Trigger point dry needling of specific thoracic spine
muscles requires proper knowledge of anatomy to
ensure the patients safety.69 The thoracic multifidi
have attachments from the transverse processes to Figure 1 Safe zone on the thoracic spine for dry needling
the base or top of the spinous process of the of the thoracic multifidi.

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Fernandez-de-las-Penas et al. Dry needling of thoracic spine

the skin just above the myofascial TrP, while the

index and middle fingers are on each side of the
needle and TrP (Fig. 3). After the needle is quickly
tapped into the skin, the needle is directed at a shal-
low angle towards the myofascial TrP, going longi-
tudinally along the length of the muscle. The depth
of the needle can be gradually increased, but in
order to maintain safety, it should not increase to
more than 3045uu angle, depending on the muscular
development of the patient (Fig. 4). This will ensure
that the needle does not penetrate the lung.
In addition to the needle being directed longitudin-
Figure 2 Myofascial trigger point dry needling of the thor- ally into the muscle, it can have a slight medial direc-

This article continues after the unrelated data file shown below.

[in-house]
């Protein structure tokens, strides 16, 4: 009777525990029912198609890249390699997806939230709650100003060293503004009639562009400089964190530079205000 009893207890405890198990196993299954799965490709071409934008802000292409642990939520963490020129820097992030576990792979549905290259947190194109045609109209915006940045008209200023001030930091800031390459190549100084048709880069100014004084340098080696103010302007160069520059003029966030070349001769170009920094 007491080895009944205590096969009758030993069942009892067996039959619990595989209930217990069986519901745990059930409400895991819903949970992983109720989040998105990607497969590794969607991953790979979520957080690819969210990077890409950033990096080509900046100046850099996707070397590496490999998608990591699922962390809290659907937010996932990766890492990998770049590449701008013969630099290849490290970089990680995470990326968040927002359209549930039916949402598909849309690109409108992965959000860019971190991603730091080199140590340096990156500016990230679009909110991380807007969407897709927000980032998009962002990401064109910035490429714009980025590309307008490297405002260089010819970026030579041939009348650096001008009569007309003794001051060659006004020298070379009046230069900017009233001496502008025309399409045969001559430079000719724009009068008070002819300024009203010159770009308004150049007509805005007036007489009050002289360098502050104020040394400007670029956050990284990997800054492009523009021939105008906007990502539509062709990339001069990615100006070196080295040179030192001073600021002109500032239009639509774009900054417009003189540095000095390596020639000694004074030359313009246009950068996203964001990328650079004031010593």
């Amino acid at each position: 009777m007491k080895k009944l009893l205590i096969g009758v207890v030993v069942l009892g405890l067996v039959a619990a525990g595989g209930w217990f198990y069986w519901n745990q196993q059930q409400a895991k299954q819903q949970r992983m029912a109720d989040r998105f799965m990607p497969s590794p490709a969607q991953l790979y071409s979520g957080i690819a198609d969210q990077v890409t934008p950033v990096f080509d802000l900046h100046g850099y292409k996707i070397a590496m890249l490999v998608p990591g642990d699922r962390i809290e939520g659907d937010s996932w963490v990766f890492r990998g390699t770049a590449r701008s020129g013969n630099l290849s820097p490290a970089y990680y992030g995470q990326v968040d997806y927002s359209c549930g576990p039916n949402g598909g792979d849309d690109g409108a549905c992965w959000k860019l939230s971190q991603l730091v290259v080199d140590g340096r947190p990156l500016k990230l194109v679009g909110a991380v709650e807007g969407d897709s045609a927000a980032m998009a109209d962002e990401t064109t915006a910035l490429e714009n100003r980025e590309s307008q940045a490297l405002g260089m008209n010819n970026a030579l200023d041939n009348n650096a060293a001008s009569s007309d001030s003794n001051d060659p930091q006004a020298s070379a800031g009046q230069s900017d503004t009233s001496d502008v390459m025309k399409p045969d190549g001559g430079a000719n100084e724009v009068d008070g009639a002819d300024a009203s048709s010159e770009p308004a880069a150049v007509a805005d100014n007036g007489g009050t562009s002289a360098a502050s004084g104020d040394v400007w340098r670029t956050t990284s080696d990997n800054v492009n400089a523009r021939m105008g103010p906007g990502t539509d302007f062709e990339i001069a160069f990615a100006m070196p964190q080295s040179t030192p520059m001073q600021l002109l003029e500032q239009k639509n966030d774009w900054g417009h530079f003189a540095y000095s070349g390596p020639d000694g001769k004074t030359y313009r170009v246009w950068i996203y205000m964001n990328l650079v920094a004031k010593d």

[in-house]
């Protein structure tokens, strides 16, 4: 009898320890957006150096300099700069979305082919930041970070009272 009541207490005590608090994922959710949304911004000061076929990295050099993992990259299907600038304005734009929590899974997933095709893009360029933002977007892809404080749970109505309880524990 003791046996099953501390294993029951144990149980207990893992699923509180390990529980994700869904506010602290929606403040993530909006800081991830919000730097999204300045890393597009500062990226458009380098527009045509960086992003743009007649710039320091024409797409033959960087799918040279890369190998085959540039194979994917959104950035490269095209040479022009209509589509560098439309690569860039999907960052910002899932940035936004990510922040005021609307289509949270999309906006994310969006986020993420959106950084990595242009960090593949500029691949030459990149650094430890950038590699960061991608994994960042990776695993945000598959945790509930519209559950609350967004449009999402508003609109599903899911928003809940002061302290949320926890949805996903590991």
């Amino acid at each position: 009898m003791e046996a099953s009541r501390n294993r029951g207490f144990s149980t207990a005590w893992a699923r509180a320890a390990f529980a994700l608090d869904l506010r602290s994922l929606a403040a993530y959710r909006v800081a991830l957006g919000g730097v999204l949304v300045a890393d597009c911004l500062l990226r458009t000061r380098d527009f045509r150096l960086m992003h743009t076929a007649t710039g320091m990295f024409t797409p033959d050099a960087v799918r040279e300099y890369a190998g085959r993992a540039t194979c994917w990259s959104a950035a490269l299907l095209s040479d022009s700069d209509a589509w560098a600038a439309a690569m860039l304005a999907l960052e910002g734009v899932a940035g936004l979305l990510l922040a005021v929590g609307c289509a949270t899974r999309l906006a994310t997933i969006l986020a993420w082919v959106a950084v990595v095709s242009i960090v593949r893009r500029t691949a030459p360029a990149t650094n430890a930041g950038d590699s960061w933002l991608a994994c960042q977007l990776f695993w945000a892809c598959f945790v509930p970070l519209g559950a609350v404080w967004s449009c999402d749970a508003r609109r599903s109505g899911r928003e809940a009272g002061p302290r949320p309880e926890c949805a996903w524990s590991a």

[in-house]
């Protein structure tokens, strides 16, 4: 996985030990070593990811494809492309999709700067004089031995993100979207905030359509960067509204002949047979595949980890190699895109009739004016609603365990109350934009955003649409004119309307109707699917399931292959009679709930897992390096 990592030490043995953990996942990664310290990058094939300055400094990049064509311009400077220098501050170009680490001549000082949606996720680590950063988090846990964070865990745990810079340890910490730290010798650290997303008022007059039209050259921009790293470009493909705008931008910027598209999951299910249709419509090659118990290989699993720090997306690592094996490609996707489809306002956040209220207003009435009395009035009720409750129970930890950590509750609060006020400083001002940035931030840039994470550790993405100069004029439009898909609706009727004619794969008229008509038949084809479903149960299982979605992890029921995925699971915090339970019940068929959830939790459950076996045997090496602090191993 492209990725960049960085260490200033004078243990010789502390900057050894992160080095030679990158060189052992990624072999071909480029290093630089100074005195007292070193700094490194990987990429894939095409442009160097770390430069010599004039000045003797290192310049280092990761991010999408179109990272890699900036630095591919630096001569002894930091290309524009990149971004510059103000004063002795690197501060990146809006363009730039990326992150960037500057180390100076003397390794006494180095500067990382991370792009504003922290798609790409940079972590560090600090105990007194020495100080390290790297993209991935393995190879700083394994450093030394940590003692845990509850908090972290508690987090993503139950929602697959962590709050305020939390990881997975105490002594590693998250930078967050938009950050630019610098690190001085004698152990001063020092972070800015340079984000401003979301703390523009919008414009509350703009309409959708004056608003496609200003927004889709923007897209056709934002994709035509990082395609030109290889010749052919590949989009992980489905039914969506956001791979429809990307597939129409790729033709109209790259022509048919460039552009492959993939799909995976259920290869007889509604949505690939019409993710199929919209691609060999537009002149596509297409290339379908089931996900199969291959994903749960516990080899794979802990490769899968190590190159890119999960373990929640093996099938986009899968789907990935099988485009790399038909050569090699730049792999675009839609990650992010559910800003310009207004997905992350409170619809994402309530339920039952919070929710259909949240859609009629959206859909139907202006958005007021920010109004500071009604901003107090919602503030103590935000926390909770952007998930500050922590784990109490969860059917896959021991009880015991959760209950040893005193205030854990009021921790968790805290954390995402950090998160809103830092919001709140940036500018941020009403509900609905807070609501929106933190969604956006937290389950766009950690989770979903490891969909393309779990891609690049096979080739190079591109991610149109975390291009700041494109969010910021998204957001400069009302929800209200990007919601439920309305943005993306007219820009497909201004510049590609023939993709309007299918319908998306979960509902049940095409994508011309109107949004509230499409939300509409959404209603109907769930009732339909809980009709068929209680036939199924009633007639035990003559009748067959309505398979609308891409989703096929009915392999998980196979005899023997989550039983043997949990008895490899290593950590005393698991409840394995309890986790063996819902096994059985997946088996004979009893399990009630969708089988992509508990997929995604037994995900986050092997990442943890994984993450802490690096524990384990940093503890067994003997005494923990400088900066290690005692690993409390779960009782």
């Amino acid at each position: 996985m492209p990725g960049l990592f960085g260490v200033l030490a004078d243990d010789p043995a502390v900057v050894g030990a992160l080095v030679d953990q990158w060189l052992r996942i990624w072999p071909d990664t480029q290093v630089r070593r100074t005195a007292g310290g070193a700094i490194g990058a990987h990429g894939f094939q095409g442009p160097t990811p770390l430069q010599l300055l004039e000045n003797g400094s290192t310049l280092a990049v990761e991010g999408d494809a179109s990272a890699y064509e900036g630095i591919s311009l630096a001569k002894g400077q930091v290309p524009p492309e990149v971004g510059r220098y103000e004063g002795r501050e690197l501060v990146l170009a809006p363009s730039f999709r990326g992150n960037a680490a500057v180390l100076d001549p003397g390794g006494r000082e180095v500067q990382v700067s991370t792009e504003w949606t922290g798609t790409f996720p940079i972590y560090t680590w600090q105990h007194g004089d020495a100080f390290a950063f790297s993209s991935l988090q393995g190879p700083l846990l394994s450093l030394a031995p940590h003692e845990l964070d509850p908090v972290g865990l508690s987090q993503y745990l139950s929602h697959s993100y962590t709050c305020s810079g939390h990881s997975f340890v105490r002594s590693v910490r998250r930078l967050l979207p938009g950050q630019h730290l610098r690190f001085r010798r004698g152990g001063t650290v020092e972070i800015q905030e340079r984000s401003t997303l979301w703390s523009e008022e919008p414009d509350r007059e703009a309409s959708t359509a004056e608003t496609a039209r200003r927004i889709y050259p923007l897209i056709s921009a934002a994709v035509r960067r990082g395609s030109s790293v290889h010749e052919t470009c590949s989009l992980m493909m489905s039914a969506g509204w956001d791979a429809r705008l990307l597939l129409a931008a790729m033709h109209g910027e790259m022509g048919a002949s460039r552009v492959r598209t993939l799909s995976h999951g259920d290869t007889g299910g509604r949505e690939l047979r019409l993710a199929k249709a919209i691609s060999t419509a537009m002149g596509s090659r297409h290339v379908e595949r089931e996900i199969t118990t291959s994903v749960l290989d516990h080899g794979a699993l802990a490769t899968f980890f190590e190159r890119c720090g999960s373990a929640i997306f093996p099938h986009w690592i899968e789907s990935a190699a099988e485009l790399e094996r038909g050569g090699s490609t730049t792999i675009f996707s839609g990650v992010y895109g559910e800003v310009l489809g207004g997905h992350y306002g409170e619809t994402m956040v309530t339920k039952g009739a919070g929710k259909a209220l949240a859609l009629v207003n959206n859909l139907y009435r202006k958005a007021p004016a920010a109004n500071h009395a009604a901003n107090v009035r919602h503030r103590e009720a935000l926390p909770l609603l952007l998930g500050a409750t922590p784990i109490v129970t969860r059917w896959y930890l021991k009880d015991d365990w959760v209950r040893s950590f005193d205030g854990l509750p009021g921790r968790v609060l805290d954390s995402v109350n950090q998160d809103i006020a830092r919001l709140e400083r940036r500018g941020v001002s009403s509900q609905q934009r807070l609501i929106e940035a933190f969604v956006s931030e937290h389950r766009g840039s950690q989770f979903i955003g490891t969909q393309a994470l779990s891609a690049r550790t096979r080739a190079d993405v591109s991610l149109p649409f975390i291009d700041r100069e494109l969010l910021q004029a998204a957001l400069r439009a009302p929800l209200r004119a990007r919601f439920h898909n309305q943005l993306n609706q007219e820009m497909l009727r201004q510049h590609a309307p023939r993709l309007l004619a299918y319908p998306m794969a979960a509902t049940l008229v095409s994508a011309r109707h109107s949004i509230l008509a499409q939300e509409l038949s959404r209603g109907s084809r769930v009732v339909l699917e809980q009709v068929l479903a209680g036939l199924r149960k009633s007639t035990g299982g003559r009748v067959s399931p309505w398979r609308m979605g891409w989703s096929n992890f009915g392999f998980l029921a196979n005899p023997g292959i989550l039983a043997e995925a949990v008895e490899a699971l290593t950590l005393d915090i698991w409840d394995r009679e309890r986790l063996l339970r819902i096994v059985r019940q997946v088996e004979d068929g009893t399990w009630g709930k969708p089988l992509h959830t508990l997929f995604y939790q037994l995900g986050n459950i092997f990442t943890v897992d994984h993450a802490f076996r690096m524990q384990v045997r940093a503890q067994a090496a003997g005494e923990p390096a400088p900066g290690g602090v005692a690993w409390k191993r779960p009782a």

acic multifidi muscle. The needling is inserted into the safe tion, but never a lateral, as a lateral direction places
zone of the thoracic spine, corresponding with the lamina of the point of the needle towards the lung tissue.
the thoracic vertebrae. When manipulating the needle in and out of the
muscle, the direction should always stay caudal or
segments. From a clinical perspective, it has been caudal medial. For most patients, a 0.30|50 mm
observed that after treatment of the thoracic multifidi needle is used to ensure proper depth and coverage,
on both sides in areas of joint restriction, passive while also not permitting needle insertion completely
inter-vertebral mobility is improved. Often, if there up to the handle, as the needle has the potential to
is a restriction in forward bending, this will be
improved as well.
In the upper thoracic region, down to T6 level
specifically, needling of the thoracic multifidi may
have an influence on semispinalis capitis, semispinalis
cervicis, splenius capitis and splenius cervicis muscles
since they originate from the thoracic spine. It has